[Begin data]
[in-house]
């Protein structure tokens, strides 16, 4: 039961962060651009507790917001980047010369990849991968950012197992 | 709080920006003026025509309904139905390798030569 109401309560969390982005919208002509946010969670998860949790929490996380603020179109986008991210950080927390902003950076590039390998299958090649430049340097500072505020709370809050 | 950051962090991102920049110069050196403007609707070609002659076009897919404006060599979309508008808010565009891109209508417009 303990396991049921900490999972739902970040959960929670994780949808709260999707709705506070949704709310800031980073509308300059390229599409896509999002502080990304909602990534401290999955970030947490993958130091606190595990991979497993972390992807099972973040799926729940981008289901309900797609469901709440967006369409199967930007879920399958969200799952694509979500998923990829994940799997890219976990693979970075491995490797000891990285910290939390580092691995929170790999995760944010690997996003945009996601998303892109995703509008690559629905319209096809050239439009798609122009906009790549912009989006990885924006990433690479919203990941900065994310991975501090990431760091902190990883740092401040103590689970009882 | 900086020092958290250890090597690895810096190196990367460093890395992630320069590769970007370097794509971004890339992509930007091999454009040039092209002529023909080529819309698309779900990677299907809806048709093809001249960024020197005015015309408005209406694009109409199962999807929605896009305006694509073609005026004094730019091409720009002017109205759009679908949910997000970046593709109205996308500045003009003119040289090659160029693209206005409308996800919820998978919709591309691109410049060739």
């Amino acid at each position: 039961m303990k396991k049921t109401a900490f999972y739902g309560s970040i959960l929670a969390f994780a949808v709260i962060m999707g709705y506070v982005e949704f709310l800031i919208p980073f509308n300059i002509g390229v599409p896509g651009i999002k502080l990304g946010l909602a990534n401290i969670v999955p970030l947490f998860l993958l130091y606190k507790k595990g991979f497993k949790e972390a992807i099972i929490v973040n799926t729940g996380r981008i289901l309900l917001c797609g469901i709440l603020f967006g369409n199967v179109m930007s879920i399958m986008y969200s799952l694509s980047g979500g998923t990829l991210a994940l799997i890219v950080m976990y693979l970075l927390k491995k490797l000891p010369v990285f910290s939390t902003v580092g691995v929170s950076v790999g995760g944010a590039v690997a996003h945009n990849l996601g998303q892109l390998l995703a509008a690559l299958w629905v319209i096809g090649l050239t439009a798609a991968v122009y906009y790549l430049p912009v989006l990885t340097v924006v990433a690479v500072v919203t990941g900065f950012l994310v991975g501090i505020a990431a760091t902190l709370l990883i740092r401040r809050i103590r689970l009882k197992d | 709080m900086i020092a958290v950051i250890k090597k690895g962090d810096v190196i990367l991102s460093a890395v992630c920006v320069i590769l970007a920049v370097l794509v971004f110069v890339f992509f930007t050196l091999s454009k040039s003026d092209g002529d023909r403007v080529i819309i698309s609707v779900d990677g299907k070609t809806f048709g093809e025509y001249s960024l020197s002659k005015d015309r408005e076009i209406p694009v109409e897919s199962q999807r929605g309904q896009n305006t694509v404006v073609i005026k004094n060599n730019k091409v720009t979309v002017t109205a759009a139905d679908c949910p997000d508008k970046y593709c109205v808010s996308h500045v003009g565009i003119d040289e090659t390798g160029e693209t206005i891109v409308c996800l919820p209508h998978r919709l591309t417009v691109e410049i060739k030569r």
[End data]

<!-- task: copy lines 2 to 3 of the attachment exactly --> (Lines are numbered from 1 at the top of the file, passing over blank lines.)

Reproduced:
């Protein structure tokens, strides 16, 4: 039961962060651009507790917001980047010369990849991968950012197992 | 709080920006003026025509309904139905390798030569 109401309560969390982005919208002509946010969670998860949790929490996380603020179109986008991210950080927390902003950076590039390998299958090649430049340097500072505020709370809050 | 950051962090991102920049110069050196403007609707070609002659076009897919404006060599979309508008808010565009891109209508417009 303990396991049921900490999972739902970040959960929670994780949808709260999707709705506070949704709310800031980073509308300059390229599409896509999002502080990304909602990534401290999955970030947490993958130091606190595990991979497993972390992807099972973040799926729940981008289901309900797609469901709440967006369409199967930007879920399958969200799952694509979500998923990829994940799997890219976990693979970075491995490797000891990285910290939390580092691995929170790999995760944010690997996003945009996601998303892109995703509008690559629905319209096809050239439009798609122009906009790549912009989006990885924006990433690479919203990941900065994310991975501090990431760091902190990883740092401040103590689970009882 | 900086020092958290250890090597690895810096190196990367460093890395992630320069590769970007370097794509971004890339992509930007091999454009040039092209002529023909080529819309698309779900990677299907809806048709093809001249960024020197005015015309408005209406694009109409199962999807929605896009305006694509073609005026004094730019091409720009002017109205759009679908949910997000970046593709109205996308500045003009003119040289090659160029693209206005409308996800919820998978919709591309691109410049060739």
């Amino acid at each position: 039961m303990k396991k049921t109401a900490f999972y739902g309560s970040i959960l929670a969390f994780a949808v709260i962060m999707g709705y506070v982005e949704f709310l800031i919208p980073f509308n300059i002509g390229v599409p896509g651009i999002k502080l990304g946010l909602a990534n401290i969670v999955p970030l947490f998860l993958l130091y606190k507790k595990g991979f497993k949790e972390a992807i099972i929490v973040n799926t729940g996380r981008i289901l309900l917001c797609g469901i709440l603020f967006g369409n199967v179109m930007s879920i399958m986008y969200s799952l694509s980047g979500g998923t990829l991210a994940l799997i890219v950080m976990y693979l970075l927390k491995k490797l000891p010369v990285f910290s939390t902003v580092g691995v929170s950076v790999g995760g944010a590039v690997a996003h945009n990849l996601g998303q892109l390998l995703a509008a690559l299958w629905v319209i096809g090649l050239t439009a798609a991968v122009y906009y790549l430049p912009v989006l990885t340097v924006v990433a690479v500072v919203t990941g900065f950012l994310v991975g501090i505020a990431a760091t902190l709370l990883i740092r401040r809050i103590r689970l009882k197992d | 709080m900086i020092a958290v950051i250890k090597k690895g962090d810096v190196i990367l991102s460093a890395v992630c920006v320069i590769l970007a920049v370097l794509v971004f110069v890339f992509f930007t050196l091999s454009k040039s003026d092209g002529d023909r403007v080529i819309i698309s609707v779900d990677g299907k070609t809806f048709g093809e025509y001249s960024l020197s002659k005015d015309r408005e076009i209406p694009v109409e897919s199962q999807r929605g309904q896009n305006t694509v404006v073609i005026k004094n060599n730019k091409v720009t979309v002017t109205a759009a139905d679908c949910p997000d508008k970046y593709c109205v808010s996308h500045v003009g565009i003119d040289e090659t390798g160029e693209t206005i891109v409308c996800l919820p209508h998978r919709l591309t417009v691109e410049i060739k030569r």